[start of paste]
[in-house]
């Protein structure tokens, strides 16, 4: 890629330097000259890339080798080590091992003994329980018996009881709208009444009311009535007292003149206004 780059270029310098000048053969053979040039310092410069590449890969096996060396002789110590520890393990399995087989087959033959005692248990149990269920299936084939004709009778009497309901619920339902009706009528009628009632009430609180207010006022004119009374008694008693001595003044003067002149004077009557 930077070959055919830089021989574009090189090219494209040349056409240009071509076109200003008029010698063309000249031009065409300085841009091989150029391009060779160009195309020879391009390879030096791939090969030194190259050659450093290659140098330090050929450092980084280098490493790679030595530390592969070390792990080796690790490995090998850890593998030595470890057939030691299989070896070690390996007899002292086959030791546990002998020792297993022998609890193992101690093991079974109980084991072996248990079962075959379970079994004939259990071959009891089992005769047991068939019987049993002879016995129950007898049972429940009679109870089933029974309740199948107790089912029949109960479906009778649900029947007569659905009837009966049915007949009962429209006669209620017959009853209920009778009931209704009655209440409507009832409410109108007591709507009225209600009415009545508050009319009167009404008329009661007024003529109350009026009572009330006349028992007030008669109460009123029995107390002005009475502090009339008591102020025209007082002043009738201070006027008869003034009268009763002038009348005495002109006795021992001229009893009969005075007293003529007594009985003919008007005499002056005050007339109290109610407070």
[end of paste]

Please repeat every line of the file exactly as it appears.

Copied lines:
[in-house]
């Protein structure tokens, strides 16, 4: 890629330097000259890339080798080590091992003994329980018996009881709208009444009311009535007292003149206004 780059270029310098000048053969053979040039310092410069590449890969096996060396002789110590520890393990399995087989087959033959005692248990149990269920299936084939004709009778009497309901619920339902009706009528009628009632009430609180207010006022004119009374008694008693001595003044003067002149004077009557 930077070959055919830089021989574009090189090219494209040349056409240009071509076109200003008029010698063309000249031009065409300085841009091989150029391009060779160009195309020879391009390879030096791939090969030194190259050659450093290659140098330090050929450092980084280098490493790679030595530390592969070390792990080796690790490995090998850890593998030595470890057939030691299989070896070690390996007899002292086959030791546990002998020792297993022998609890193992101690093991079974109980084991072996248990079962075959379970079994004939259990071959009891089992005769047991068939019987049993002879016995129950007898049972429940009679109870089933029974309740199948107790089912029949109960479906009778649900029947007569659905009837009966049915007949009962429209006669209620017959009853209920009778009931209704009655209440409507009832409410109108007591709507009225209600009415009545508050009319009167009404008329009661007024003529109350009026009572009330006349028992007030008669109460009123029995107390002005009475502090009339008591102020025209007082002043009738201070006027008869003034009268009763002038009348005495002109006795021992001229009893009969005075007293003529007594009985003919008007005499002056005050007339109290109610407070």